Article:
Latitude 20 Restaurant and Lounge notes the resumption of live entertainment as snowbirds begin to nest for the new high-season. While the popular and charitable bi-monthly Trivial Pursuits fund-raisers have continued on alternating Sundays through the summer season, they will be joined by BINGO games on the remaining alternate Sunday afternoons. The first Bingo game will get under way on Nov. 27 .… The 9th Annual Road race registrations are expected to begin this month for the race day of January 22, 2017. Dolphin Discovery is again the sponsor… The Colonos annual assembly is currently scheduled for Dec. 10 where, among other business, funds will be sought to finish the second phase of the main gate project. There is talk of a modest maintenance fee increase in addition to a special assessment to complete the main gate project…
Halloween, Days of the Dead
observed in various ways here
Two days of honoring the departed and one for thanking the gods for a bountiful harvest blended into the cosmopolitan Puerto Aventuras scene last week. Make no bones about it.
While Mexicans largely observed the Days of the Dead – All Saints Day on Nov. 1 and All Souls Day on Nov. 2, – the ex-pat community gathered at Latitude 20 Restaurant on the ghoulish night of Oct. 31 to frighten the bejesus out of each other as pirates, devils with blinking horns, skeletons, all sorts of walking dead and assorted ogres playfully competing for attention and the Boo!-by prize.
Also, Pumpkin carving got an early start at 4 p.m. on Oct. 29 where more than 20 families gathered at Jessie Gelato and The Pub properties to carve pumpkins donated by a new business in town, Flowers Puerto Aventuras located outside the main gate with carving under the tutelage of Kate Hauser in what has become an annual event as has the Latitude 20 celebration.
The local population held its observances in a more subdued manner in keeping with appropriate reverence for their departed loved ones. The Days of the Dead – All Saints Day (Dia de Todas los Santos) and All Souls Day (Dia de los Fieles Defuntos) honor the departed by age group.
All Saints Day honors dead relatives and/or friends who were less than 18 years of age and unmarried, with candles, food and flower offerings, altars, and pre-Columbian and Christian rituals. It is not a state holiday. All Souls Day moves up in age to departed friends or relatives older than 18 and/or married. It also is not a state holiday.
The Irish immigrating to the USA and Canada during the great famine are credited with starting the practice of carving “jack o’ lanterns” and the pagans take a bow for using Halloween as a Harvest Festival…or is it the other way around?
Tech, TV problem on arrival?
Call Alan for support, repair
It’s been said that you don’t miss your water until your well runs dry. The same is true of one’s electronic paraphernalia necessary to keep pace with life’s demands and luxuries in the 21st Century. That’s why The Pelican keeps the phone number of Alan’s Technology Service and Support Co. real handy. Our production depends on it.
For example, on our arrival last year, our computer (like the editor) was running out of memory, the printer couldn’t pass its ink and the TV was on strike. We called Alan Witherington at 984-806-2706. We joyfully learned that Alan doesn’t know the meaning of manana, so he arrived promptly when he said he would, then calmly tooled with the printer, poked around the TV and had both items running like new in less than an hour. He later added memory to our computer.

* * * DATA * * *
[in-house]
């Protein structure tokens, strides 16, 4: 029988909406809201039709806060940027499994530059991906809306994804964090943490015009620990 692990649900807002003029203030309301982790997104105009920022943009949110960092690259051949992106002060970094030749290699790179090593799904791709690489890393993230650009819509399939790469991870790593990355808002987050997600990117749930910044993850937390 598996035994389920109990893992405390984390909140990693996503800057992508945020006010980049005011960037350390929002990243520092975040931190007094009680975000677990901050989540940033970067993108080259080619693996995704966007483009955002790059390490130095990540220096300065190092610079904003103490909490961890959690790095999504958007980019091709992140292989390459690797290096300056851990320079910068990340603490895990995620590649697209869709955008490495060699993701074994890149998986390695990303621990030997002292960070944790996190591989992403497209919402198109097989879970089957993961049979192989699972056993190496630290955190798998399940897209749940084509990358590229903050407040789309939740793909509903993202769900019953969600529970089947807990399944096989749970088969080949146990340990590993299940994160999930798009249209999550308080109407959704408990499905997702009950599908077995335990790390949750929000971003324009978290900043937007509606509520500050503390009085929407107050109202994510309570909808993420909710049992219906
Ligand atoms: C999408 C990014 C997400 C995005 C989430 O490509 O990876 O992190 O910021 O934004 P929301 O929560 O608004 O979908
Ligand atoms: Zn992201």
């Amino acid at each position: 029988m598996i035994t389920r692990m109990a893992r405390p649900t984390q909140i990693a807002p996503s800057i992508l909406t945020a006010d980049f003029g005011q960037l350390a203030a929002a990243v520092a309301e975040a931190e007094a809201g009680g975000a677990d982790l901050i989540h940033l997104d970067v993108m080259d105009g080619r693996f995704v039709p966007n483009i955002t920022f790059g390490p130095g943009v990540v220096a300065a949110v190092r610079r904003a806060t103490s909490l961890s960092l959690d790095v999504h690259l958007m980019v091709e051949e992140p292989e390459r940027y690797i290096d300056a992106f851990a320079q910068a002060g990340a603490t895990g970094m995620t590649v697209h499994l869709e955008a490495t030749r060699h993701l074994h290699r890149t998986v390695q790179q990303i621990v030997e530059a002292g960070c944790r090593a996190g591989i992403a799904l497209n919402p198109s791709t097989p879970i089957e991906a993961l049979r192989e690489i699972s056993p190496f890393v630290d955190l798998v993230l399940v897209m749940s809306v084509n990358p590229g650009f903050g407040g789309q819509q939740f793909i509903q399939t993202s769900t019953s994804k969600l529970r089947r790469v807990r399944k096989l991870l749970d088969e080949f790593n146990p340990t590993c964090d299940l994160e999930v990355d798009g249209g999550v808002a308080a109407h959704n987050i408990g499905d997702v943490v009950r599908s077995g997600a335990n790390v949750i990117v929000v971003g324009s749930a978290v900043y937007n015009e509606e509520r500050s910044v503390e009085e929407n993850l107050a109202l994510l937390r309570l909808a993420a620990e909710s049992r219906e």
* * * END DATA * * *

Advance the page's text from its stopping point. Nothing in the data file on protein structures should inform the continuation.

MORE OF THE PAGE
What you get when you call Alan Witherington to solve your tech problems is 20 years of tech industry experience in the United States, a business degree from Metropolitan State University of Denver and a broad working history from alpha tester to vice-president of operations in the tech industry.
Alan has been offering his services in Paamul, Puerto Aventuras, Akumal and Tulum for six years and, by the way, his charge is 500 pesos per hour, or $27 USD, at the current exchange level. And he comes to you free of transportation charges, if you live in Paamul, Puerto Aventuras or Akumal.
Alan ‘s skills are not limited to computers and printers, but to home and business sound systems and television. He repairs or replaces computer components such as hard drives, keyboards, processors, memory, cooling fan, screen and other parts; he can remove security threats such as malware, viruses and spyware and set up wireless and wired networking and extend the WiFi signal to any part of your office or home.
He installs streaming devices like Roku, Sling and Apple TV as well as data backup and Cloud setup. For a full measure of Alan’s tech service, check out the website by clicking on Alan’s logo in the sponsor column or visit him on Facebook at : https://www.facebook.com/alanstechservice/ . Currently, Alan is offering a one-time 20 percent discount on labor for repeat customers who write their experience with his service on Facebook.
The Round Up…
Circuitous route for trucks should improve the safety of travel on the Playa del Carmen 307 overpass for automobiles. The municipality is diverting heavy-truck travel to the Arco Vial, which loops around 307 south from Centro Maya to the city’s north end near Luis Donald Colosia. Heavy truck use also hastens damage to the overpass, officials said…
More mono-logue We wondered, in our previous issue, if we’d get to see more spider monkeys this upcoming high season. We received two reports of multiple sightings along he golf course tree line and along Bahia Xaac. Thanks for the input…